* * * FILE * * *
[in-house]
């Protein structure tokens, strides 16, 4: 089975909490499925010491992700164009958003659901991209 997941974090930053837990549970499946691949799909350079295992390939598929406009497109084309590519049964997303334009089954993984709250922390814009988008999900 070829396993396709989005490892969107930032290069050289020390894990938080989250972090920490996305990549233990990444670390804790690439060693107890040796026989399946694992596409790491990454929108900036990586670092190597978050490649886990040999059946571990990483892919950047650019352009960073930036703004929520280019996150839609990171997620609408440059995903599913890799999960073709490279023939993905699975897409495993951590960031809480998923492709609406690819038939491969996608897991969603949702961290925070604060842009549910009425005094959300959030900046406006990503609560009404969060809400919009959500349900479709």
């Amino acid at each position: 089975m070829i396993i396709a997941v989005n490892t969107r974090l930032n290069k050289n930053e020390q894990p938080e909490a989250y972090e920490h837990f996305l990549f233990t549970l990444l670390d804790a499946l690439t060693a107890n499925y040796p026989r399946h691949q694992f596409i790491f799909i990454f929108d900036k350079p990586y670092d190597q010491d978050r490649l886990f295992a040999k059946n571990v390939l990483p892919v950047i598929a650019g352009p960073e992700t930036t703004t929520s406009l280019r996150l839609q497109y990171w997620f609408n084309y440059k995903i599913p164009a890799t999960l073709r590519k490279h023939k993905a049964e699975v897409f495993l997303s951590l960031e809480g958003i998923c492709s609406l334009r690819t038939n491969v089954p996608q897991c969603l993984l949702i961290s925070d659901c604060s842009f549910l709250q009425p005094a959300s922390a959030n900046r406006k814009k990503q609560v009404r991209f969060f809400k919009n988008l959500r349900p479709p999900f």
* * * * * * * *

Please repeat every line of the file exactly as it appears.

[in-house]
């Protein structure tokens, strides 16, 4: 089975909490499925010491992700164009958003659901991209 997941974090930053837990549970499946691949799909350079295992390939598929406009497109084309590519049964997303334009089954993984709250922390814009988008999900 070829396993396709989005490892969107930032290069050289020390894990938080989250972090920490996305990549233990990444670390804790690439060693107890040796026989399946694992596409790491990454929108900036990586670092190597978050490649886990040999059946571990990483892919950047650019352009960073930036703004929520280019996150839609990171997620609408440059995903599913890799999960073709490279023939993905699975897409495993951590960031809480998923492709609406690819038939491969996608897991969603949702961290925070604060842009549910009425005094959300959030900046406006990503609560009404969060809400919009959500349900479709």
């Amino acid at each position: 089975m070829i396993i396709a997941v989005n490892t969107r974090l930032n290069k050289n930053e020390q894990p938080e909490a989250y972090e920490h837990f996305l990549f233990t549970l990444l670390d804790a499946l690439t060693a107890n499925y040796p026989r399946h691949q694992f596409i790491f799909i990454f929108d900036k350079p990586y670092d190597q010491d978050r490649l886990f295992a040999k059946n571990v390939l990483p892919v950047i598929a650019g352009p960073e992700t930036t703004t929520s406009l280019r996150l839609q497109y990171w997620f609408n084309y440059k995903i599913p164009a890799t999960l073709r590519k490279h023939k993905a049964e699975v897409f495993l997303s951590l960031e809480g958003i998923c492709s609406l334009r690819t038939n491969v089954p996608q897991c969603l993984l949702i961290s925070d659901c604060s842009f549910l709250q009425p005094a959300s922390a959030n900046r406006k814009k990503q609560v009404r991209f969060f809400k919009n988008l959500r349900p479709p999900f």